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A supercharged two days in LR’s latest ‘Disco’!

S Muralidhar | Updated on March 10, 2018

The new Land Rover Discovery

Sporty wheel The steering, though thin, is precise on the road.- S MURALIDHAR   -  S Muralidhar

Creature comfort: The second row offers good thigh support. - S MURALIDHAR   -  S Muralidhar

The new Discovery is a hulk on steroids with surprisingly nimble ‘feet’

With broad wheel arches, a narrower shoulder and roof, the new Land Rover Discovery looks the part, fitting nicely into the brand’s current, modern design language that was rolled out first in the Evoque. The Discovery is meant to straddle the space between practicality and luxury; and wedge itself between the compact Discovery Sport and the Range Rover.

The new Discovery is the fifth generation of this practical sports utility vehicle from Land Rover. Sold earlier with the numeric generation reference, the Discovery was sold as the LR3 and the LR4 in the US; from this new generation it will simply be called by its first name. The new Discovery shares the light-weight platform of the Range Rover. This can only be good news; the monocoque is now almost 500 kg lighter. At nearly five metres in length, including that slightly ungainly-to-look-at rear overhang, the new Discovery is still quite the hulk. It also weighs in at nearly 2.2 tons.


The Discovery is quite a departure from the previous generation’s boxy, over-upright design. The new model still has the stepped roof design, but it is mostly cosmetic and intended only to refer back to the design history of the previous four generations that were built on some form of ladder chassis. View its side profile and the new Discovery seems similar to the more compact Discovery Sport, except the extra length, which is a simple pointer to its third row of seats. Being a seven-seater in the Indian market even in the luxury class is quite frankly an advantage; apparently there are a number of buyers who still want that versatility.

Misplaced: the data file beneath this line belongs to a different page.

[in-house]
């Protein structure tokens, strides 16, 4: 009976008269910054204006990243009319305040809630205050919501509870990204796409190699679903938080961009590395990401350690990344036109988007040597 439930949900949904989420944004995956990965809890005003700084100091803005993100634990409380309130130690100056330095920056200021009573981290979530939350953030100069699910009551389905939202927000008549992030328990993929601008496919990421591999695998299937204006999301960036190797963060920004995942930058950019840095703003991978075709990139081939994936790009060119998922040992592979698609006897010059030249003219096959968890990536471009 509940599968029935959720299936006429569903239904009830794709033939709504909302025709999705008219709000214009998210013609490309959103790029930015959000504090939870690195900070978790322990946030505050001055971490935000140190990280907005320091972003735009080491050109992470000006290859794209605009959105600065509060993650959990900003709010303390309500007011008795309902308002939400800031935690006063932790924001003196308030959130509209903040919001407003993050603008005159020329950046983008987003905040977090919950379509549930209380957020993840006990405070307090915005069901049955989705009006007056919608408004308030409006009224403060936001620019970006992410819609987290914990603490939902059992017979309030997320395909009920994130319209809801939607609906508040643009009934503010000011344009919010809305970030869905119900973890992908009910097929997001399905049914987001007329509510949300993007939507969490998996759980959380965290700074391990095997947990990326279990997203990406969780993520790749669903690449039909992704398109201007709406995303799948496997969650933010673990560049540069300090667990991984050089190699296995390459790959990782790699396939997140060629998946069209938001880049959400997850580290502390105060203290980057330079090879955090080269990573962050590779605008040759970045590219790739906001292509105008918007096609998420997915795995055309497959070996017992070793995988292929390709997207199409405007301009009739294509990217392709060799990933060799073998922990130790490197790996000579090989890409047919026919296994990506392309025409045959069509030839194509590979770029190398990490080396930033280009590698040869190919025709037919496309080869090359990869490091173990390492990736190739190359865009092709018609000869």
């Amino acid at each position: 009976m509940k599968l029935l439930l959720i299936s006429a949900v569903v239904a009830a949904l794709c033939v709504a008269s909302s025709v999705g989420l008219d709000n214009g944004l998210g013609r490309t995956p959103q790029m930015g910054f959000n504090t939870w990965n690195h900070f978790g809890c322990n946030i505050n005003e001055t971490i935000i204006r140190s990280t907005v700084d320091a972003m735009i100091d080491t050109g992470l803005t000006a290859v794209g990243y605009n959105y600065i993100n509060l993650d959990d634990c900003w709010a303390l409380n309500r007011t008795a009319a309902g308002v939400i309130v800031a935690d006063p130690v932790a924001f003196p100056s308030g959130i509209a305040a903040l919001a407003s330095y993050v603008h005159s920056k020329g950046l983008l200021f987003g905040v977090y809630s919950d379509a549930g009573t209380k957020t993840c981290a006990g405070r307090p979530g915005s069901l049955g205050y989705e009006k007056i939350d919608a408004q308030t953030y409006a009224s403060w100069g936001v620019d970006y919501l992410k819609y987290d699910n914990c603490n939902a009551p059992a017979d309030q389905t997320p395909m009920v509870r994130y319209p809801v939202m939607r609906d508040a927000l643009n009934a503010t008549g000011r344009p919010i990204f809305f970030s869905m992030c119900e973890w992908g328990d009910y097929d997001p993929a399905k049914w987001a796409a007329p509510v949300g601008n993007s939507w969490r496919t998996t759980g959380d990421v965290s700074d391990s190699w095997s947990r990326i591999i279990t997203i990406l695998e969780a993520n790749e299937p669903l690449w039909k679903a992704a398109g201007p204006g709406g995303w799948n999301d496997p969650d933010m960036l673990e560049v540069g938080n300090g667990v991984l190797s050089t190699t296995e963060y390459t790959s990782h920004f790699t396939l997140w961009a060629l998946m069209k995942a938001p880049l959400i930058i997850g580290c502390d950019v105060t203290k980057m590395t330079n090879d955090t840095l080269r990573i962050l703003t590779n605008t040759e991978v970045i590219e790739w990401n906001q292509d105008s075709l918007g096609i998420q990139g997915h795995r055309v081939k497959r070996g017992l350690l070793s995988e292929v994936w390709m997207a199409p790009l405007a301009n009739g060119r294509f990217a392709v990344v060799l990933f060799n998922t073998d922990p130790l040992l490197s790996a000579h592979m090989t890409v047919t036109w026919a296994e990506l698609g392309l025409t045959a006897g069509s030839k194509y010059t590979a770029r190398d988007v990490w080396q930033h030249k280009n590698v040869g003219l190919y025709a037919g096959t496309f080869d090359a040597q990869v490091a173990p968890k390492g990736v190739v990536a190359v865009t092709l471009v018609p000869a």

The design is overall less like a bread-box and features mildly curved panels including the roof and tail-gate, all of which come together to give it a more squat appearance.

The new Discovery also gets a lot more changes on the exterior, which are a breakaway from the past. The headlamps are now sleeker units with new signature LED DRLs. The tail-lamps are similarly new slim horizontal units with LED tubes, instead of the previous generation’s vertical units. Instead of the split gate of the LR4, the new one gets a single, powered door hinged at the roof and made of lighter composite material.

The clam-shell bonnet, another LR signature, is of course there, as is its tradition of building true off-roading capability right into the design. A maximum ground clearance of 284 mm, a water wading depth of upto 900 mm (that’s three feet!) and an approach angle and departure angle of upto 34-degrees and 30-degrees respectively are all pointers to the new Discovery’s underlying prowess. The other change in the new generation model’s design is the third row glass, which instead of merging into the roof, now features a blacked out C-pillar, and together with similar treatment to the A-pillar and the contrast colour offers a variation of the floating roof concept.


The new Discovery’s cabin bears the stamp of classic LR design. With the trademark mix of vertical and horizontal elements, the dashboard is simple, yet elegant. The choice of materials, especially some of the plastic parts weakens the overall quality. But, any plusher and the Discovery will seem like it is nipping at the Range Rover’s heels. The open-pore wood trim and the polished aluminium bits around the cabin in my test mule were neat additions. The best feature of the cabin has to be the ventilated (heated and cooled) leather seats. With wide squabs and supportive bolsters, the seats are super comfortable; almost all seven of them. The third row seats are little cramped, but thigh and shoulder support even in the second row is excellent. The headrests are a little too tall and can affect driver visibility if they are all in use, but can be folded down when not occupied. One-touch power folding of the second and third rows is possible, as is lowering or raising the car for easier loading into the boot.